Sunday, December 25, 2011

The Magic Lives On

 Alpenrose 2011


The magic, though dwindled at some point in our adulthood is brought back to life through the eyes of our children. Even though there are so many years of memories when I was a little one, there is usually one that stands out where that magic is powerful, coming from somewhere unexplainable . Just ask Ralphie in the Christmas Story, the Griswold’s, or those lucky enough to meet Buddy the Elf. 

What is your favorite memory from your childhood of Christmas where you remember the magic the most?

I was around 6 years old coming back from a gathering of extended family in Salem on Christmas Eve. It was an icy and snowy night and our journey home would be an unforgettable one. We barely made it out of the city and still had quite the journey to go in our old Ford pickup truck. For those that know me, you remember the trek up to the house in the country. It was a dark and snowy night and the snow drifts up in the hills made us feel like we would leave the road at any moment. My father was one heck of a driver in the snow, but even with his expertise and relentless will to get us home, Old Man Winter taught my dad a lesson. We hit a drift which sucked us toward the side of the rode where we would stop in silence. I remember my parents looking at each other with the “What are we going to do?” look. At this point we were only about two miles from our house, but a family trekking through this snowstorm at around midnight put us in a position of helplessness. I remember my dad getting out of the truck to try to dig us out of the drift, wanting to get us home to a warm bed to get ready for Santa’s visit. I knew there was nothing we could do when the only thing that came back to that truck cab was a discouraged face. 

We huddled together in that truck for about 15-20 minutes when we heard a vehicle and saw lights. Could that be Santa’s sleigh? It wasn’t, but it was just as magical. Out late that night were some neighbors that lived down the road that just happened to have a nice big truck. Even though there was no room in the cab, we jumped in the bed and huddled up for the two mile journey home. As the snow fell on my face I looked up at my mother with a worried look on her face and asked “Mom… can Santa come in this weather? Did we miss him?”. Her response….”Santa will come….he always does”.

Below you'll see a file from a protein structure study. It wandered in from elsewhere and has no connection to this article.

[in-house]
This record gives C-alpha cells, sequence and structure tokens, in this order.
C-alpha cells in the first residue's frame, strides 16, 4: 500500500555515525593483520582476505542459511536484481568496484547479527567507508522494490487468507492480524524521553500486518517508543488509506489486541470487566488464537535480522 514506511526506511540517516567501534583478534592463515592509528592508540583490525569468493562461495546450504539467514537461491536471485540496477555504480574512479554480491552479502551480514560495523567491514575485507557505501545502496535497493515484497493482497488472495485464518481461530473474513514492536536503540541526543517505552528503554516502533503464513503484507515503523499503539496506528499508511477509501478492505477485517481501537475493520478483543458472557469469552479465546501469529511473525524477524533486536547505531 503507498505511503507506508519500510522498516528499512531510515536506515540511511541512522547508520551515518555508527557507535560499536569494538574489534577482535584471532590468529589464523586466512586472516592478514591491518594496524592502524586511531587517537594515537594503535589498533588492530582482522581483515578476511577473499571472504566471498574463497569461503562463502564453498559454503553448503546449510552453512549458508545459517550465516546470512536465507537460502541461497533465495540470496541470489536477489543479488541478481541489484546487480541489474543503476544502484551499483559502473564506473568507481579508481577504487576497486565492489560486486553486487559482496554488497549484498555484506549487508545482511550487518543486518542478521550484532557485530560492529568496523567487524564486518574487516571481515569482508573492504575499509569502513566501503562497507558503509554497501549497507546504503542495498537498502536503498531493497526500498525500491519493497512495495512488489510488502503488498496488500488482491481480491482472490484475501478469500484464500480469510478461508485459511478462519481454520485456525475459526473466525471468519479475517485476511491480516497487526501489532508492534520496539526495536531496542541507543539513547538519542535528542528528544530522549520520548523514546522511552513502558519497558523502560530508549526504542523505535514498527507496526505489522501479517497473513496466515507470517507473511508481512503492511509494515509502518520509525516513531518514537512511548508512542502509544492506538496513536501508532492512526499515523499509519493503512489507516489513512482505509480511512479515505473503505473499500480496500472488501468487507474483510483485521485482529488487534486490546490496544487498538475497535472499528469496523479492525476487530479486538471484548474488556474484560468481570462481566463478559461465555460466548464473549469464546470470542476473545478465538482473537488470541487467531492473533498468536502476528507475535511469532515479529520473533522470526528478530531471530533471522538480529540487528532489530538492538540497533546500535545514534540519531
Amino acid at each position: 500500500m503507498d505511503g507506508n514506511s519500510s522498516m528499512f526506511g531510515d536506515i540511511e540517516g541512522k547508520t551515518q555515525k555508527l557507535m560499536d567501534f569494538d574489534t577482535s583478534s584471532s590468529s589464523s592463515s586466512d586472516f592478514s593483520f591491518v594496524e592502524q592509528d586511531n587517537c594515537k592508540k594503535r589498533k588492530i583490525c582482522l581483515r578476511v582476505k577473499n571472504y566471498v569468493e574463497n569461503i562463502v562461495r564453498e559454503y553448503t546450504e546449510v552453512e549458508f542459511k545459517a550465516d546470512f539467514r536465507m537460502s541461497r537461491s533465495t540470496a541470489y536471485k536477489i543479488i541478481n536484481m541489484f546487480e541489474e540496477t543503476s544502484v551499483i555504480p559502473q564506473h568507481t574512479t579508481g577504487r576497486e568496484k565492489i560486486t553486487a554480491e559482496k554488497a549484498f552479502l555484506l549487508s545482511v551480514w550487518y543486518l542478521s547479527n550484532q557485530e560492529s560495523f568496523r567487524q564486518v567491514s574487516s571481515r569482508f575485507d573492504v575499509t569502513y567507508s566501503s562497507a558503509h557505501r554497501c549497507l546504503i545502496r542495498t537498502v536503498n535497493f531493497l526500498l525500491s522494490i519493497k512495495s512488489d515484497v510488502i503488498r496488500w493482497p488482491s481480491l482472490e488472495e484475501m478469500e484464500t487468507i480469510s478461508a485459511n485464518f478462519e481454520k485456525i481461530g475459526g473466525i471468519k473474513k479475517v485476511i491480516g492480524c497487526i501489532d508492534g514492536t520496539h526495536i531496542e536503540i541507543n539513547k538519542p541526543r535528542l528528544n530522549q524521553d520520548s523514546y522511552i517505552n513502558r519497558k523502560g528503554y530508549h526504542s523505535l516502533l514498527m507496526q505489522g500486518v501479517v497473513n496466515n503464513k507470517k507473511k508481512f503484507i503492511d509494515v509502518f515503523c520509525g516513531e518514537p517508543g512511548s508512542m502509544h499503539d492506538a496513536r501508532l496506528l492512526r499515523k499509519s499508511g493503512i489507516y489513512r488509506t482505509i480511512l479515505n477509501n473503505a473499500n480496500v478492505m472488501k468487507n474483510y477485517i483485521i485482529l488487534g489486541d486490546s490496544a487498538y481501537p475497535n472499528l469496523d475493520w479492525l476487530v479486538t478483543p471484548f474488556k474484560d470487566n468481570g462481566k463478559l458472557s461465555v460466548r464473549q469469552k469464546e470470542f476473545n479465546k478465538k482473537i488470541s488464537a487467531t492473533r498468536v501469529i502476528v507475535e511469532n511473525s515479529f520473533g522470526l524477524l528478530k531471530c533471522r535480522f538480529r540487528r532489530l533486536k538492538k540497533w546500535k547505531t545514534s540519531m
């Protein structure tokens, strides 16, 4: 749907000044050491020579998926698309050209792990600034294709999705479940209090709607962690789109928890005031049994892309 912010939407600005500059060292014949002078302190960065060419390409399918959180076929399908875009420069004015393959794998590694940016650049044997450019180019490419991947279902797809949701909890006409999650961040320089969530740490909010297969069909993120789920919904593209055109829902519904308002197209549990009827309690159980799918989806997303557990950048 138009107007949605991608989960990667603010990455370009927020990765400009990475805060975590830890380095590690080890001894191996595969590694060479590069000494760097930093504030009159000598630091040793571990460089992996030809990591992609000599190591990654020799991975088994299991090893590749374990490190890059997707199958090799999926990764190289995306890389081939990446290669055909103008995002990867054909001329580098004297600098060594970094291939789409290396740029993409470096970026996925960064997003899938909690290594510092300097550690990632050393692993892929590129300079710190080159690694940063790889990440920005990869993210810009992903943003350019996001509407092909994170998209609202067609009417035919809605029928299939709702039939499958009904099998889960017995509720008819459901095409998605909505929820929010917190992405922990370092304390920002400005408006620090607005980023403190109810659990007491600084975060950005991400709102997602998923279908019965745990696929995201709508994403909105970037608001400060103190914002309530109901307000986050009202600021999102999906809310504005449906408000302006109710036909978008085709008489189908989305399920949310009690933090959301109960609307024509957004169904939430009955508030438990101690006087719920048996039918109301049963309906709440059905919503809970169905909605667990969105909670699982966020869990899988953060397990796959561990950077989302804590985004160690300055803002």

That was a night that was unforgettable. Not only because of a higher power watching over us and helping us get home safe, but the feeling of how close I was with my family and them reassuring me that everything was going to be ok. 

Other memories I have as a child?

-Singing hymns at church, and seeing friends and family
-“Cousins Christmas”, with great-grandmas homemade fudge and grandma’s cake and bean dip.
-The yearly tradition of going up into our own forest to cut down a Christmas tree.

I never had many presents as a child, but I was always thankful for what I did get and the luckiness of the experiences I had. 

The fun of being a parent is to create our own traditions and to pass those magical experiences on to another generation. 

-The yearly trip to Alpenrose to see Storybook Lane (I’m so glad it was back this year)
-Every two years going to Dilley to see the other Storybook Lane.
-Disneyland many years (including the monsoon in California last year)
-Always opening pajamas on Christmas Eve (Keely and I have been doing that for 17 years now)
-Going to the Holiday Food and Gift Festival and eating snacks
-Getting our tree the few days after Thanksgiving (definitely dead this year at this time)
-Decorating the tree together
-Driving around in our pajamas looking at Christmas lights.
-Having white sauce enchiladas at Grandmas on Christmas day
-Heading to the local pub on Christmas night (this is the adult tradition)
- And so many more

Hopefully, your traditions are continuing to live on and you are making new ones every year. I hope all of you have had a wonderful day. Happy Holidays!